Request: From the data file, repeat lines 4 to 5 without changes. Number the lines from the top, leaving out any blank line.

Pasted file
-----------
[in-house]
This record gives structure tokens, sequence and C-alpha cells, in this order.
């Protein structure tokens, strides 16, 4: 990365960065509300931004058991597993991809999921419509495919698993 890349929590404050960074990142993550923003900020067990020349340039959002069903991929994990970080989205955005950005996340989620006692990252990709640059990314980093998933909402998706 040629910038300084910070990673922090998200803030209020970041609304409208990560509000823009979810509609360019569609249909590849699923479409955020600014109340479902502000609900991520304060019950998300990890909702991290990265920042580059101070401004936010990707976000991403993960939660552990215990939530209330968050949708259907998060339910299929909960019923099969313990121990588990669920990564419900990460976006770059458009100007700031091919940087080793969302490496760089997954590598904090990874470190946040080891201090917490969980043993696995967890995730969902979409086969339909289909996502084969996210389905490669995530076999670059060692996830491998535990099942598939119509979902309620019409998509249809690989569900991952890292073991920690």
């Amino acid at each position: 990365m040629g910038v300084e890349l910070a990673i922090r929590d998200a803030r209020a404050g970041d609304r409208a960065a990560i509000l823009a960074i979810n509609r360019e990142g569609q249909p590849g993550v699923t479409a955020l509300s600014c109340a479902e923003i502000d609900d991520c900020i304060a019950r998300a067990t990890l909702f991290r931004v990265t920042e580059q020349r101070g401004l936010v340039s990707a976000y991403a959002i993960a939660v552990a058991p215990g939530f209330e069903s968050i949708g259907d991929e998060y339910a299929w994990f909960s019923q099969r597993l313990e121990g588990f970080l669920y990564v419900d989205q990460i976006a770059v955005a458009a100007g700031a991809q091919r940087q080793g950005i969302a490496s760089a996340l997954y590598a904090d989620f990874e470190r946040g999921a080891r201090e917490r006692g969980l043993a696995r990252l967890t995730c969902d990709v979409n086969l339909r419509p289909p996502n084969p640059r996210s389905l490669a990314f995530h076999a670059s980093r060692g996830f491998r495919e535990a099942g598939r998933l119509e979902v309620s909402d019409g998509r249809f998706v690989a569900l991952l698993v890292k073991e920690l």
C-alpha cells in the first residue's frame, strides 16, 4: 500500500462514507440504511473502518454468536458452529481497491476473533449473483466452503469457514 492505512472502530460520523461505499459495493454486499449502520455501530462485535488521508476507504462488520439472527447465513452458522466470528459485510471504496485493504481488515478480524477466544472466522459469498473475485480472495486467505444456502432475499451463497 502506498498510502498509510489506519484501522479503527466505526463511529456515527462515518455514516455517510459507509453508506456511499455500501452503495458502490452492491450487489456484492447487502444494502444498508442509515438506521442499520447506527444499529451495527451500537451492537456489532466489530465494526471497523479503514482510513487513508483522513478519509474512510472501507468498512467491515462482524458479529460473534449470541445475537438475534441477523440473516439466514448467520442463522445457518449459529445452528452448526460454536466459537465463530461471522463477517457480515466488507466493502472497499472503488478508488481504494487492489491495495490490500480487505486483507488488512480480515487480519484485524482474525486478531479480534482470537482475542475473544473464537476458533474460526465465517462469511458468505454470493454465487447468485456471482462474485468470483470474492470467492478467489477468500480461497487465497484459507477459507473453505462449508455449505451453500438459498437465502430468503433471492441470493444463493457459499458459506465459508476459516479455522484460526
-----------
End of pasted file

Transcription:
């Amino acid at each position: 990365m040629g910038v300084e890349l910070a990673i922090r929590d998200a803030r209020a404050g970041d609304r409208a960065a990560i509000l823009a960074i979810n509609r360019e990142g569609q249909p590849g993550v699923t479409a955020l509300s600014c109340a479902e923003i502000d609900d991520c900020i304060a019950r998300a067990t990890l909702f991290r931004v990265t920042e580059q020349r101070g401004l936010v340039s990707a976000y991403a959002i993960a939660v552990a058991p215990g939530f209330e069903s968050i949708g259907d991929e998060y339910a299929w994990f909960s019923q099969r597993l313990e121990g588990f970080l669920y990564v419900d989205q990460i976006a770059v955005a458009a100007g700031a991809q091919r940087q080793g950005i969302a490496s760089a996340l997954y590598a904090d989620f990874e470190r946040g999921a080891r201090e917490r006692g969980l043993a696995r990252l967890t995730c969902d990709v979409n086969l339909r419509p289909p996502n084969p640059r996210s389905l490669a990314f995530h076999a670059s980093r060692g996830f491998r495919e535990a099942g598939r998933l119509e979902v309620s909402d019409g998509r249809f998706v690989a569900l991952l698993v890292k073991e920690l």
C-alpha cells in the first residue's frame, strides 16, 4: 500500500462514507440504511473502518454468536458452529481497491476473533449473483466452503469457514 492505512472502530460520523461505499459495493454486499449502520455501530462485535488521508476507504462488520439472527447465513452458522466470528459485510471504496485493504481488515478480524477466544472466522459469498473475485480472495486467505444456502432475499451463497 502506498498510502498509510489506519484501522479503527466505526463511529456515527462515518455514516455517510459507509453508506456511499455500501452503495458502490452492491450487489456484492447487502444494502444498508442509515438506521442499520447506527444499529451495527451500537451492537456489532466489530465494526471497523479503514482510513487513508483522513478519509474512510472501507468498512467491515462482524458479529460473534449470541445475537438475534441477523440473516439466514448467520442463522445457518449459529445452528452448526460454536466459537465463530461471522463477517457480515466488507466493502472497499472503488478508488481504494487492489491495495490490500480487505486483507488488512480480515487480519484485524482474525486478531479480534482470537482475542475473544473464537476458533474460526465465517462469511458468505454470493454465487447468485456471482462474485468470483470474492470467492478467489477468500480461497487465497484459507477459507473453505462449508455449505451453500438459498437465502430468503433471492441470493444463493457459499458459506465459508476459516479455522484460526